China has introduced rules governing how technology platforms use recommendation algorithms. It is part of Beijing’s wider drive to more closely regulate China’s domestic technology sector.
Thomas White | Reuters
Chinese tech giants shared details of their prized algorithms with the country’s regulators in an unprecedented move as Beijing looks to increase oversight of its domestic internet sector.
China’s Cyberspace Administration, one of the country’s most powerful regulators, released a list of 30 algorithms on Friday, along with a brief description of their target from companies including e-commerce company Alibaba and gaming giant Tencent.
It comes after China passed a law in March that regulates how tech companies use recommendation algorithms. The rules include that users can opt out of recommendation algorithms and that companies must obtain a license to provide news services.
Algorithms are the secret sauce behind the success of many Chinese technology companies. They can be used to target users with products or videos based on information about that customer.
But over the past nearly two years, Beijing has tightened regulations for China’s tech sector in areas from data protection to antitrust, in an effort to rein in the power of the country’s giants, which have grown largely unencumbered over the course of a few years. to keep.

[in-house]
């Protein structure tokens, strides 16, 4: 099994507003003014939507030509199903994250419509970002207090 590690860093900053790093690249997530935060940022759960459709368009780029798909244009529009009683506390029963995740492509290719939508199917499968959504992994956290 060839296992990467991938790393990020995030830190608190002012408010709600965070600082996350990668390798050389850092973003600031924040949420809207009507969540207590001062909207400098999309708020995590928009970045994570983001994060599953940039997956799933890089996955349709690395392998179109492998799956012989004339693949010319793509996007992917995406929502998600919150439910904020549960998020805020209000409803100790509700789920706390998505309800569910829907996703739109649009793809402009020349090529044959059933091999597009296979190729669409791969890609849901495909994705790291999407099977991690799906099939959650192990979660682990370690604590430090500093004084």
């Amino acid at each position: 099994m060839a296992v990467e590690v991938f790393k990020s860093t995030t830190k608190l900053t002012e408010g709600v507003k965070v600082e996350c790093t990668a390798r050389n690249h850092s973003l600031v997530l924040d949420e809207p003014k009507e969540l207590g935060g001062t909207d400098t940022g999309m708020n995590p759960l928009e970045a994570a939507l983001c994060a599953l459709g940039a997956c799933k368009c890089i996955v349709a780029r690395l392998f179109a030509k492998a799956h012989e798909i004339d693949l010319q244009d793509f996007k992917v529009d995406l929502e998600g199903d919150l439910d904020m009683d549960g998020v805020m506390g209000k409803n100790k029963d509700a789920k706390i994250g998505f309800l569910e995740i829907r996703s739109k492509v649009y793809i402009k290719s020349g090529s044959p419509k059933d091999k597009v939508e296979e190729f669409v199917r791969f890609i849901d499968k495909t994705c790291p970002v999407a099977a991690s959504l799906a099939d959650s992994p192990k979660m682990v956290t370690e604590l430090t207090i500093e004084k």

The March law also requires companies to submit details of the algorithms to the cyberspace regulator.
Details are thin in the public submission. For example, ByteDance’s algorithm for Douyin, the Chinese version of TikTok, is used to recommend images, videos, products and services that may be of interest to users through behavioral data such as clicks and likes, according to the CAC- application.
The algorithm for Taobao, Alibaba’s Chinese marketplace, is used for content recommendations on the homepage and other parts of the app via a user’s historical search data, the submission said.
While the CAC’s public filing keeps things brief, it’s unclear how much insight the regulator had into the inner workings behind the tech companies’ algorithms.
CNBC has reached out to Alibaba, Tencent, Baidu, ByteDance and Netease for comment.
China’s move to create an algorithm registration system is unprecedented. The US and the European Union have yet to enact something like the law in China, although European lawmakers are currently debating rules around the use of artificial intelligence.